Will Vertical Search Crush the


Will Vertical Search Crush the “Do Everything” Search Engine?

Sramana Mitra recently wrote about Google’s Achilles Heel. In her article, she suggested that vertical search engines are Google’s worst vulnerability.

Google has so far stayed focused on horizontal, generic search with a simple, one-bar user interface. And it has brought them a remarkably long way.

However, as users get more sophisticated, they are discovering brands that offer richer user experiences customized to the dynamics of the vertical.

Here’s an example. Let’s say that I’ve been considering a new exercise routine. I’m trying to decide whether I should start running, jogging or walking, so I decide to go to Google and search, “reasons why I should run.” Instead of getting what I’m looking for, I get an article I recently wrote, “Five Reasons Why You Should Run a “Do Follow” Blog.” This of course is fantastic for our website, but it’s not what I was searching for. It’s not until the the third result that I see a related result, “10 reasons why women should run.” That result is certainly closer to what I’m looking for, but I would still be hesitant to click on it, because I’m not a woman.

Search Engine Result (SERP) for reasons why I should run

The remaining results are related to politics — none of which are related to the intention of my search query. That “unrelatedness,” along with close matches that are exclusive (I’m not a woman), is why vertical search engines are the way of the future. Basically, to get better results, I would want to use a vertical search engine. A good example would be a search engine that only focuses on exercise or just running.

However, the problem with vertical search engines is that there are too many of them (or there soon will be), which will create the need for a search engine to find vertical search engines — ridiculous, I know. That problem takes us full circle and back to “do everything” search engines like Google, Yahoo! and Live. So, what’s the solution?

I think the solution is relatively easy, at least from a user interface (UI) perspective. Adding the addition of a category/tag input field could go a long way in returning much more valid results. This of course would wreak havoc on the SEO industry, because it would become even harder (or possibly easier in some cases) to target and track search engine result pages (SERPs). I would envision something as simple as this Google mockup I put together. The first image shows the “hint” language that would go in each input field before the user enters any text, while the second image is an example of the actual search term and subject(s) I would use.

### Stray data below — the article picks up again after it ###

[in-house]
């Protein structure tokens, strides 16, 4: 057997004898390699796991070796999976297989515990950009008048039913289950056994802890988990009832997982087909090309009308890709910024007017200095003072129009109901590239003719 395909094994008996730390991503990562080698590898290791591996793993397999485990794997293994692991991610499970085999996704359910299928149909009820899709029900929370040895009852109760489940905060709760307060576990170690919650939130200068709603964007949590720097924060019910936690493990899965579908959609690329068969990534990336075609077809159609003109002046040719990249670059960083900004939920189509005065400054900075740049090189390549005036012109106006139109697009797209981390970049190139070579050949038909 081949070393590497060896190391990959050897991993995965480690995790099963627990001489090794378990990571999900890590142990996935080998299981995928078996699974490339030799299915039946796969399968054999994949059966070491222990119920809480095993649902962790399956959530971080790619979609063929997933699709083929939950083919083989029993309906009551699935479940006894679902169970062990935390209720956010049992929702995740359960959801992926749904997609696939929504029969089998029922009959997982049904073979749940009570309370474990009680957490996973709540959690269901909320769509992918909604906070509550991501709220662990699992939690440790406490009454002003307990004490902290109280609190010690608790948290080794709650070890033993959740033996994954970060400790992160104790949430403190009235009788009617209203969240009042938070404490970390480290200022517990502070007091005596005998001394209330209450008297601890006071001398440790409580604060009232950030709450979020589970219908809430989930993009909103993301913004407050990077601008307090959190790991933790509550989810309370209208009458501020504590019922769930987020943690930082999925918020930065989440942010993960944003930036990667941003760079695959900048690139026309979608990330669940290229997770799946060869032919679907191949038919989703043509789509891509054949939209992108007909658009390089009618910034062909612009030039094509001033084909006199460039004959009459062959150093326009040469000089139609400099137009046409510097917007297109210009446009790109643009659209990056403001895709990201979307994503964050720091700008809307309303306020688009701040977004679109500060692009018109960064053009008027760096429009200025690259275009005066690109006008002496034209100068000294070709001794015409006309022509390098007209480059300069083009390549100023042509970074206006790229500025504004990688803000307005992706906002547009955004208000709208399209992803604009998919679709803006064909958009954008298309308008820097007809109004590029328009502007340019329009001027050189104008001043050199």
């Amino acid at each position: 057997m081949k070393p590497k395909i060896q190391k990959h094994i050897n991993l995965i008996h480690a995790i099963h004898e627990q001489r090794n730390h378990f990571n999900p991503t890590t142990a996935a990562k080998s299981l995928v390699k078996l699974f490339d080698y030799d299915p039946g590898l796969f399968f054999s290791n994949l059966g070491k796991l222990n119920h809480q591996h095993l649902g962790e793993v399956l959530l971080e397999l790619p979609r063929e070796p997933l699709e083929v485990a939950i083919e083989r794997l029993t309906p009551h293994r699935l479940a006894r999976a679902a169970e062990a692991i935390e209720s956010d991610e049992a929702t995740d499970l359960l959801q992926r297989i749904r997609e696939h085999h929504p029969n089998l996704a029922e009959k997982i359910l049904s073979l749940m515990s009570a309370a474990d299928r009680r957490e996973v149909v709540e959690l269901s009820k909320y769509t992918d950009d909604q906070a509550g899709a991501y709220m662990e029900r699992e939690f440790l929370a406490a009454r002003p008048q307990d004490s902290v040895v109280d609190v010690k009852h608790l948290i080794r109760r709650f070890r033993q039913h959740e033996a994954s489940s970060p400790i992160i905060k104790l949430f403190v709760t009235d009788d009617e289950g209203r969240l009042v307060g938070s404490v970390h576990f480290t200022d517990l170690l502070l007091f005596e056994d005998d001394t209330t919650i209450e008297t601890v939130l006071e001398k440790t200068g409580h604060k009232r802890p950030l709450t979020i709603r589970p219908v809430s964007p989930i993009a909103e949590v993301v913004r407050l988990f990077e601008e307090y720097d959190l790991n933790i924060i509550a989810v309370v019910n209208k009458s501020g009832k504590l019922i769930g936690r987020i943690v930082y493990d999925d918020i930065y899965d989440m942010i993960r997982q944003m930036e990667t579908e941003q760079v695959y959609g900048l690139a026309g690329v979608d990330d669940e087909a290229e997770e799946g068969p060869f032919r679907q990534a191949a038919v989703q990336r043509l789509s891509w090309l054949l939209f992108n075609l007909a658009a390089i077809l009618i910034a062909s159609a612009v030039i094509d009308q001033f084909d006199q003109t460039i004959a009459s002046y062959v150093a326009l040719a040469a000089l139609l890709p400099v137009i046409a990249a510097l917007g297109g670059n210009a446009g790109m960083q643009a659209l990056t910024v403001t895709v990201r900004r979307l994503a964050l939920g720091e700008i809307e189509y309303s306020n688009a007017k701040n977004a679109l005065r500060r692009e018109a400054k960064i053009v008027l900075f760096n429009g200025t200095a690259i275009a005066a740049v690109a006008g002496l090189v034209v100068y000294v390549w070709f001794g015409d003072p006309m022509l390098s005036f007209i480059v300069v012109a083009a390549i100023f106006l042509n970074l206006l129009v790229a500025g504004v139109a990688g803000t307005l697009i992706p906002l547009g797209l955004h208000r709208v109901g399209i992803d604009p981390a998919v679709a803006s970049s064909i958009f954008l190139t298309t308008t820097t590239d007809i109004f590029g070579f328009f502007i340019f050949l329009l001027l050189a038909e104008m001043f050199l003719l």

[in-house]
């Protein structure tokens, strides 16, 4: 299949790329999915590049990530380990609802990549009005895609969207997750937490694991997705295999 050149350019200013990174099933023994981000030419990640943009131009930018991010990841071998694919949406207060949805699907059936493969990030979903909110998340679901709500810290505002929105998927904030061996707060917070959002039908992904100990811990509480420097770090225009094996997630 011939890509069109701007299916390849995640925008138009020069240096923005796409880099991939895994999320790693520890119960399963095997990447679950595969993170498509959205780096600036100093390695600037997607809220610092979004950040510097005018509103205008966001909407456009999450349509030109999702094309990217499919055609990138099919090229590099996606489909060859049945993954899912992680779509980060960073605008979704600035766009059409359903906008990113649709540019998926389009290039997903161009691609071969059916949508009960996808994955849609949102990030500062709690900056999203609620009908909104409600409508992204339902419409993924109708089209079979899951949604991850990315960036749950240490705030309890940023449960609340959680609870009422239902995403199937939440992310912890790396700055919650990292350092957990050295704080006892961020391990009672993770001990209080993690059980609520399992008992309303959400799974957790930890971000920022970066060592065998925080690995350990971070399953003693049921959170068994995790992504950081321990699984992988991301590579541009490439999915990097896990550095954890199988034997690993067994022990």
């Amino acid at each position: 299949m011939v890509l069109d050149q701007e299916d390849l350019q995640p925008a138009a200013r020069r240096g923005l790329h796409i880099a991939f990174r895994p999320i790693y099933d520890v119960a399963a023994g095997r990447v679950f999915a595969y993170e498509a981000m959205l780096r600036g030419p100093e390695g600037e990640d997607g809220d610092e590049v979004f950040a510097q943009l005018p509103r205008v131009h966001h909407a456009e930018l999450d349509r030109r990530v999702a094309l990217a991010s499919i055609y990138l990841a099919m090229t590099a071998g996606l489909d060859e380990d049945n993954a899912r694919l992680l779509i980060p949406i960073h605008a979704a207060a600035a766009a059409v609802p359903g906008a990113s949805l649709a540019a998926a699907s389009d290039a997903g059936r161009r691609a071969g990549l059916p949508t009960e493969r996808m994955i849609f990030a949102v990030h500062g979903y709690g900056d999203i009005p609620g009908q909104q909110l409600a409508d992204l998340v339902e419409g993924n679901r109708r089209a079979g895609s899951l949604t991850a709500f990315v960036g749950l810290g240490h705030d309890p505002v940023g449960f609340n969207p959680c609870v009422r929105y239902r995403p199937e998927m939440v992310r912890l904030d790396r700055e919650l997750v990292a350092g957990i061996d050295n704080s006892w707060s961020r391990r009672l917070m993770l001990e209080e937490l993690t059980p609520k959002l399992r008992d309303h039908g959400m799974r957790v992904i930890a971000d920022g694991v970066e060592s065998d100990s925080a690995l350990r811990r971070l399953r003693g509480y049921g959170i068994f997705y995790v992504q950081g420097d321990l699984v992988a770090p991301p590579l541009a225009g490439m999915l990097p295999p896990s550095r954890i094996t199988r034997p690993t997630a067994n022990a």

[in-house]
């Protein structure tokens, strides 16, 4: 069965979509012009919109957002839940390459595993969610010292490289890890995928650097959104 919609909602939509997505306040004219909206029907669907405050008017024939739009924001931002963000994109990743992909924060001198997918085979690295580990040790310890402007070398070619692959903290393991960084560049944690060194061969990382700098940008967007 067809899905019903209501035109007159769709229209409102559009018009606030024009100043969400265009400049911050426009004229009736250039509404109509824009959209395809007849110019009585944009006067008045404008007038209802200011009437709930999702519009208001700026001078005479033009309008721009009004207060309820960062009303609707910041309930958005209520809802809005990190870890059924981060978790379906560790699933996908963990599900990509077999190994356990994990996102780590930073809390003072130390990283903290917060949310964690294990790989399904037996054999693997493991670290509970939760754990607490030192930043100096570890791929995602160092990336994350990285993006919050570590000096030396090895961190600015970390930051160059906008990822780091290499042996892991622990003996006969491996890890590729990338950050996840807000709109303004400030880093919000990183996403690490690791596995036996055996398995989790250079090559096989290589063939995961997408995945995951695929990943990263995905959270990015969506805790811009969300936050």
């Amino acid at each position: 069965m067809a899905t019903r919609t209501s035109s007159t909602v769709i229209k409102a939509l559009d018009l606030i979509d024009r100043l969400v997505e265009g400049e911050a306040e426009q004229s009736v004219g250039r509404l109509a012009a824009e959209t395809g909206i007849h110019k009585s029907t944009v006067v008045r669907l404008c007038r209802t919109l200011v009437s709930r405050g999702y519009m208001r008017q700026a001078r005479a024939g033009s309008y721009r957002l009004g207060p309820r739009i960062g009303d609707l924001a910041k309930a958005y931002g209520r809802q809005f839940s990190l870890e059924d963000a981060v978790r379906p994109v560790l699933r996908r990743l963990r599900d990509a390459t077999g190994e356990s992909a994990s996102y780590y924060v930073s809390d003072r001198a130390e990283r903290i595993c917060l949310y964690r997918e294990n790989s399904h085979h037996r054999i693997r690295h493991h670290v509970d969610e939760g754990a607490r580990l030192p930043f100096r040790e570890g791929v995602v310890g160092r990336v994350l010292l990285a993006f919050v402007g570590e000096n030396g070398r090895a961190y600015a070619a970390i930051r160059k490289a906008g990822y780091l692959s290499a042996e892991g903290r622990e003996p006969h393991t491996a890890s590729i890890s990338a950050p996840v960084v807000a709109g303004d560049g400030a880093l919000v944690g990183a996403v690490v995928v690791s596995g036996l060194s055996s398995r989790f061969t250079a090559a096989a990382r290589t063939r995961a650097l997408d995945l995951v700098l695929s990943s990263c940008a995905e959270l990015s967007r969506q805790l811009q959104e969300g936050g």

Google Vertical Search Mockup

Google Vertical Search Mockup 2

If Google could correctly apply “subjects” (aka categories, tags, etc…) to individual Web pages and entire websites — which I believe they can and already do in some respect — then updating their interface to work similar to my mockup may save them from the vertical search proliferation.

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Tell us what you think

  • http://www.arkayne.com Paul

    I think the end of vertical search will be content linking directly from blogs. People love sites like Digg because it gives them a jump off point into a topic. More and more users aren’t searching but merely finding a favorite blog and clicking links.

    I propose that the next search wont be horizontal or vertical, it will be spiral (meaning out from the center).

    Consider SphereIT and Arkayne. Two content linking engines that are the next wave. And no its not traffic exchange its content linking.

  • http://sitening.com Jon Henshaw

    Thanks Charles! Fixed!

  • http://www.altsearchengines.com Charles Knight

    Sramana Mitra recently wrote about Google’s Achilles Heel. In her article, she suggested that vertical search engines are Google’s worst vulnerability.

  • http://sitening.com Jon Henshaw

    Marios, I think we’re on the same page regarding your first paragraph. In fact, that’s the problem. That’s why allowing the user to refine the search at the beginning of the search may be a better way.

    However, that’s only one of hundreds of potential solutions. I’ll definitely check out what you’re talking about regarding Ask.com

  • http://www.allthingssem.com/ Marios Alexandrou

    Your suggestion assumes that people recognize that their search has multiple categories. A runner isn’t going to a have clue about nofollow blogs and so is going to wonder why he has to provide more detail.

    I think a more likely solution is what Ask has been trying to do with prompting users to refine their searches after the initial results are shown.

    The trick will be to present this information without clutter.